For the past decade, Florida’s oranges have been literally starving.
Since it first appeared in 2005, citrus greening, also known by its Chinese name, huanglongbing, has swept across Florida’s groves like a flood. With no hills to block it, the Asian citrus psyllid—the invasive aphid relative that carries the disease—has infected nearly every orchard in the state.
By one estimate, 80 percent of Florida’s citrus trees are infected and declining. The bacterial disease incubates in the tree’s roots, then moves back up the trunk in full force, causing nutrient flows to seize up.
The disease has spread beyond Florida to nearly every orange-growing region in the United States. Despite many generations of breeding by humanity, no citrus plant resists greening; it afflicts lemons, grapefruits, and other citrus species as well. Once a tree is infected, it will die.
Yet in a few select Floridian orchards, there are now trees that, thanks to innovative technology, can fight the greening tide. These trees have the potential to keep Florida orange juice on your breakfast table—provided you are willing to drink the juice of oranges that have been genetically modified to contain genes from spinach.
Before field trials, plant pathologist Erik Mirkov first tests his biotech trees in a much more severe environment than the trees would see in real life, yet by the second and third generations, his greening-resistant orange trees continued to thrive even after 16 months in the greenhouse.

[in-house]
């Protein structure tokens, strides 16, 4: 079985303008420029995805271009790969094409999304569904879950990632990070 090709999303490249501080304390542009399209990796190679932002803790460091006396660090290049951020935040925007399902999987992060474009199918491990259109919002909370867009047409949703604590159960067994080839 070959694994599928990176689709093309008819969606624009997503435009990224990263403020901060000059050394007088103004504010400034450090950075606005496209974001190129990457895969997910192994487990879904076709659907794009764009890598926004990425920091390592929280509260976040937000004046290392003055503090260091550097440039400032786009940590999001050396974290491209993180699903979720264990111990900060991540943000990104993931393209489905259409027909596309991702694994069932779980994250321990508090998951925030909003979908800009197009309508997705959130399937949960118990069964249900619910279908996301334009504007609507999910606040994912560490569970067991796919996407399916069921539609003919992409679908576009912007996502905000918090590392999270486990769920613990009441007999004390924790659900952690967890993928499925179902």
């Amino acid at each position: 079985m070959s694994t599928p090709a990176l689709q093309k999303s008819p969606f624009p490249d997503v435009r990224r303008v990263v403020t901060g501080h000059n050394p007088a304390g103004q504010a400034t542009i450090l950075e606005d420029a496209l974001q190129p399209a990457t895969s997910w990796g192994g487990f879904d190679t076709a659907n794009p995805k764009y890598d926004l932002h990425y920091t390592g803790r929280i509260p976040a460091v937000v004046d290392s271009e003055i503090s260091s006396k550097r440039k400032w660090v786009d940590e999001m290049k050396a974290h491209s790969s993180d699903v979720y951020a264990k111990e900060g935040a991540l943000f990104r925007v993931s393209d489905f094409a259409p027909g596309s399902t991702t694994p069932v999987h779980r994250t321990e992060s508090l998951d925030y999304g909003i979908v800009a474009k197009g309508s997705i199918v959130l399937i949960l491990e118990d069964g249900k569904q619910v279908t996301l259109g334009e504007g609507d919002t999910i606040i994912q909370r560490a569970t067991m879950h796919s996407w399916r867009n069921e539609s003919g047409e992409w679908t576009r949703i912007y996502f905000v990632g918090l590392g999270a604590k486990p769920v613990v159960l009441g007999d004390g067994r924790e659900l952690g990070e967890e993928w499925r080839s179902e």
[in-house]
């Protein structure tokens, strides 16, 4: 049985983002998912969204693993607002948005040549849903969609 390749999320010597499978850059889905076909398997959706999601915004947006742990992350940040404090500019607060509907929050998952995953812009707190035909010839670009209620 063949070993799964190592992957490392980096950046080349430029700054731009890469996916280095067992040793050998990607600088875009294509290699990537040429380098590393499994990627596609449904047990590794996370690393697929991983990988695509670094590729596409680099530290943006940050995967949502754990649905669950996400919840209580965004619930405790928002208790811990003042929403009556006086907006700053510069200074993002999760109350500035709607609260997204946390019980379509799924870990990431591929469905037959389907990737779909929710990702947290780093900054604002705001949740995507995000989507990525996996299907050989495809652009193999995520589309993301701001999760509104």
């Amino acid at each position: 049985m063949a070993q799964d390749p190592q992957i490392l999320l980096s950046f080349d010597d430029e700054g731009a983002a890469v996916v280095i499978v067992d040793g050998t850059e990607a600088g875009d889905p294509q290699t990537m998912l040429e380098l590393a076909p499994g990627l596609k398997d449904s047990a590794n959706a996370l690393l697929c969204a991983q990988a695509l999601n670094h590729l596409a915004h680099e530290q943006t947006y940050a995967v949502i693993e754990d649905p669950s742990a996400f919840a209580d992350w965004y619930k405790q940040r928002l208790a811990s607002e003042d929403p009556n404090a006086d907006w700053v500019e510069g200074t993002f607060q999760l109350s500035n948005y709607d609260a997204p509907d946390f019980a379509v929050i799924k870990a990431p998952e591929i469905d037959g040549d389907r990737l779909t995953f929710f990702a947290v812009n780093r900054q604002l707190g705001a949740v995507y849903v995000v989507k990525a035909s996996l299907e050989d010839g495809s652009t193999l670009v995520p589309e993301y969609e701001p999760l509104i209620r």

Field trials have also met with success: Some of his first-generation trees are resisting the disease to some degree, even after five years; a much larger trial of second- and third-generation trees is going well after almost two years.
Southern Gardens is now seeking to deregulate these oranges for free use, a long process that requires approval from the Environmental Protection Agency, the Department of Agriculture, and the Food and Drug Administration. It’s a process that tends to dissuade academic scientists; except in a few rare cases, like genetically modified papaya in Hawaii, only wealthy seed companies pursue deregulation of biotech crops.
So just how long will it take? Barring a long regulatory holdup—far from a sure bet—the first commercial planting should come in three to four years, says Mirkov.
Read the full, original story: Can genetic engineering save the Florida orange?